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$150m fund for out-of-box innovations

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  • Published 21.05.10

New Delhi, May 20: India is setting up a $150-million corpus using funds from the World Bank, European Union and the UK government’s Department for International Development to hatch innovative strategies to universalise secondary education.

Called the National Innovation Fund, the corpus will provide financial support to out-of-the-box projects for which budgetary funds cannot be used because of the risk of failure, top government officials have told The Telegraph.

“Think of the fund like a means to discover secondary education’s ‘switch hit’,” a senior official said, referring to cricketer Kevin Pietersen’s path-breaking shot where a batsman switches his bat grip at the last minute to outfox the fielding side. “You need the straight drive in cricket but you also need the switch hit.”

On the eve of the Lok Sabha polls last year, the HRD ministry launched a scheme titled the Rashtriya Madhyamik Shiksha Abhiyaan (RMSA) aimed at universalising access and retention in secondary education by 2020. India, at present, has an enrolment ratio of 52 per cent in secondary education. Only 18 per cent of the country’s workforce has received secondary education.

The scheme is the single largest new education project envisaged and launched under the UPA. The right to education law, though implemented by the current government, was first drafted when the NDA was in power.

The ministry will manage the National Innovation Fund and use it to finance projects that meet the overall aims of the RMSA but cannot be funded through money allocated in the budget. It has written to all states asking them for comments on the proposed fund ahead of a meeting organised by the World Bank in Delhi on May 25 where the plan’s contours may be finalised. Several state government representatives are expected to participate in the talks.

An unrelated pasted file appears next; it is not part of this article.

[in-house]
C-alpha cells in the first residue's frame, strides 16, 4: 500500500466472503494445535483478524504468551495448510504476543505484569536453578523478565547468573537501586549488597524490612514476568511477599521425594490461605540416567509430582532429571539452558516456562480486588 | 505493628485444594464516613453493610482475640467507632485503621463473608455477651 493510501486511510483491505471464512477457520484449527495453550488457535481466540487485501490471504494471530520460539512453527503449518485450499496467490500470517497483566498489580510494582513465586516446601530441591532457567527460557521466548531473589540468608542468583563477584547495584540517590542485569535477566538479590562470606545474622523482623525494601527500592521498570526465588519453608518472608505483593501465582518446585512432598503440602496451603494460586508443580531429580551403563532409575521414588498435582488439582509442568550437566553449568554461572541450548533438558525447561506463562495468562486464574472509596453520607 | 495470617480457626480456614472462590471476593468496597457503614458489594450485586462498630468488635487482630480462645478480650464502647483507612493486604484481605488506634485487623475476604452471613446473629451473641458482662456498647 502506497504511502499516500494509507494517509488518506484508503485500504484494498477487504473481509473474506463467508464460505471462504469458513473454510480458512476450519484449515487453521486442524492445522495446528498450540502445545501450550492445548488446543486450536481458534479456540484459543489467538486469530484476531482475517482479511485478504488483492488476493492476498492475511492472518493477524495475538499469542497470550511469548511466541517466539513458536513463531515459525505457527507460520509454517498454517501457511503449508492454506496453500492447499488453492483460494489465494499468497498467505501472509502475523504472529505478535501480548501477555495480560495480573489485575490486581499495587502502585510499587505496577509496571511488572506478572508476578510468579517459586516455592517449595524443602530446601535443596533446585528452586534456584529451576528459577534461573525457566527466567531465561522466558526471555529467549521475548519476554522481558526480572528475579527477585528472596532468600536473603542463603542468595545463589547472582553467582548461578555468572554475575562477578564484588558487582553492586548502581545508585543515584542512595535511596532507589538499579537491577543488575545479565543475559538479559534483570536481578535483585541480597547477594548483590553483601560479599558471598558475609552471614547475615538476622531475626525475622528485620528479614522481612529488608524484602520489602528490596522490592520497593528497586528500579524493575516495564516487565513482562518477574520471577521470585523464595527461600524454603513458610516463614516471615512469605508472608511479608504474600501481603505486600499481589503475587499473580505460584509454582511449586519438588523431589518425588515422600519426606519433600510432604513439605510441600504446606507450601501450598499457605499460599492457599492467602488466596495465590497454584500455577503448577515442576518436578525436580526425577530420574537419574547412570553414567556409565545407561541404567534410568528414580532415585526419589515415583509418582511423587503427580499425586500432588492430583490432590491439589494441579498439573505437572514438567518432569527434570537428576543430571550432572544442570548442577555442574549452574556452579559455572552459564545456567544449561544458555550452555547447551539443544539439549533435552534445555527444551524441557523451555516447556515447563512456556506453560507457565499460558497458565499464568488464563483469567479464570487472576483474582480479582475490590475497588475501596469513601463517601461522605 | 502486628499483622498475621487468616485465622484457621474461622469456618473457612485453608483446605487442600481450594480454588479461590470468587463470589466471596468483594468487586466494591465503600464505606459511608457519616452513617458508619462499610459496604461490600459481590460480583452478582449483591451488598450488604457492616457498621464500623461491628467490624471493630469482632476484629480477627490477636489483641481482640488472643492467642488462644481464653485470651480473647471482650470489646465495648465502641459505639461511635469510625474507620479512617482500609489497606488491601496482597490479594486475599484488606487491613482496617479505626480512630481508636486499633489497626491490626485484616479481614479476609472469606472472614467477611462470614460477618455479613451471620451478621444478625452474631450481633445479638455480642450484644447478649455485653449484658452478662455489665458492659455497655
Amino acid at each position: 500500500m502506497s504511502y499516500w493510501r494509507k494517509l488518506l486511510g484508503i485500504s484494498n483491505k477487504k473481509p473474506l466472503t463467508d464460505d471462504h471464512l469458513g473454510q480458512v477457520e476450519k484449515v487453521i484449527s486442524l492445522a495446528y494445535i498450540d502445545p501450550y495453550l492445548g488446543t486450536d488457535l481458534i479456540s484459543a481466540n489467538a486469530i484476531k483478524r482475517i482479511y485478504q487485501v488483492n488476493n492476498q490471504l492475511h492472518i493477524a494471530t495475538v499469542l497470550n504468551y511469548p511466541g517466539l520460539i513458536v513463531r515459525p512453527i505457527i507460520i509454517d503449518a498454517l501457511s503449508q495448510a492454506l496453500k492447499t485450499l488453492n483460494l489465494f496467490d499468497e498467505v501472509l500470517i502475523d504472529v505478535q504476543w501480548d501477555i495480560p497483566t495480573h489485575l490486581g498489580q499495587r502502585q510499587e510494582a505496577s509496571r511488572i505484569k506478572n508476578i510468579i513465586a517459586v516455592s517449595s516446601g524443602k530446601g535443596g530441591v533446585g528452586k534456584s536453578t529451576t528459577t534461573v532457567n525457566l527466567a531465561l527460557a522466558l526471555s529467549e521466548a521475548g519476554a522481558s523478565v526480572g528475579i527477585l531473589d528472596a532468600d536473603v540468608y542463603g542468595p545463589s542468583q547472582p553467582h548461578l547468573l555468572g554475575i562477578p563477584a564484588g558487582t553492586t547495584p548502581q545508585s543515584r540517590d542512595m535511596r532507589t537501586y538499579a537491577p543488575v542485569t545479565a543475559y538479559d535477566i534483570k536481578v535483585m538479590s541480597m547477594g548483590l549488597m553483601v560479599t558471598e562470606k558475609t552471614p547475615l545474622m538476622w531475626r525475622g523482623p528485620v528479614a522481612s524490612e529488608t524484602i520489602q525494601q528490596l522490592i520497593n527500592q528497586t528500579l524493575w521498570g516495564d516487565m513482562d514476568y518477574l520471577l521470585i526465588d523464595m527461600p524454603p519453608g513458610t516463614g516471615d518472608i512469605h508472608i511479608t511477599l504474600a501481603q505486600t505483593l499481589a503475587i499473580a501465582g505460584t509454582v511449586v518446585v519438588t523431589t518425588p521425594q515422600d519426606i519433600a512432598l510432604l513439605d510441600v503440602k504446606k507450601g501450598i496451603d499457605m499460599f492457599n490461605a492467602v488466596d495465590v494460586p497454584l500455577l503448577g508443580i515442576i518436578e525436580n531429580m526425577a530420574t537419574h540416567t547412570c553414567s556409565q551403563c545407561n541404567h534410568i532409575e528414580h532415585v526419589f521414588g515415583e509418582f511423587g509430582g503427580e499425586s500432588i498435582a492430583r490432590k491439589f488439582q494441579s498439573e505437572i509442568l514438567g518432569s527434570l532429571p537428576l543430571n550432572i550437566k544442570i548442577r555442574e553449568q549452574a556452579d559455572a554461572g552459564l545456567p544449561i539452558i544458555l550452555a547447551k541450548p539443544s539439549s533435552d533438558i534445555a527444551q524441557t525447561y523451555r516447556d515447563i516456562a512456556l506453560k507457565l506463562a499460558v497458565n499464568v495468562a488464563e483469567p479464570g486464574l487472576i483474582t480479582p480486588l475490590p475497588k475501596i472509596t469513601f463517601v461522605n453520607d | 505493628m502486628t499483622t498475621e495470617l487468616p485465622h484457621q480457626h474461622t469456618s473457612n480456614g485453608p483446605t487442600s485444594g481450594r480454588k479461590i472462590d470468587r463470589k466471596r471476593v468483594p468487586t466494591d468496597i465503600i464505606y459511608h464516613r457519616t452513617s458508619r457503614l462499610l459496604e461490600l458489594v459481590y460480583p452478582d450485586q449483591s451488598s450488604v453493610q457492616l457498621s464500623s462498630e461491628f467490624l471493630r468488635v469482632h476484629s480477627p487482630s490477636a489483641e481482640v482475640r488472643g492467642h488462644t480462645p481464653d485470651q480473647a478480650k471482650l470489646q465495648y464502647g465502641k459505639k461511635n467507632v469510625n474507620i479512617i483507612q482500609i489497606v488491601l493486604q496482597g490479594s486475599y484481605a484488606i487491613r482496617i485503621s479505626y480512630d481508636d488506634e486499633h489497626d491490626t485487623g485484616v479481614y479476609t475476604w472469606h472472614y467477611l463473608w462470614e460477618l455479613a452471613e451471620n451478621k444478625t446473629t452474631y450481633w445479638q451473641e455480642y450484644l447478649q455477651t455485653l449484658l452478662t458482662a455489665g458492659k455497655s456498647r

The ministry, in a concept note on the fund, has suggested that the corpus be used to finance two kinds of projects: totally new ideas on a pilot basis, and scaling up innovative strategies with established success at the pilot stage.

The states have already suggested a few projects, sources said. These include the possibility of organising state-level competitions in the sciences and math along the lines of the National Olympiads, using parents as volunteers to fill in if there are teacher vacancies, and conditional cash-transfer projects.

The fund can also be used by the ministry to launch a National Innovation Award to recognise successful out-of-the-box strategies in secondary education, the concept note states.

The proposed corpus amount of $150 million works out to about Rs 700 crore. That is almost half the Rs 1,527-crore budgetary allocation for the RMSA in this financial year.

But ministry officials are cautious not to repeat mistakes they admit the government made in primary and tertiary (vocational) education. Funds received from foreign donors and diverted to promote innovation in these sectors over the past decade have not led to any significant successful “innovation” even at the state level.

Aware of apprehensions of a repeat under the secondary education fund, the ministry has outlined — in the concept note itself — plans to protect itself from past failures through a tighter selection and monitoring mechanism.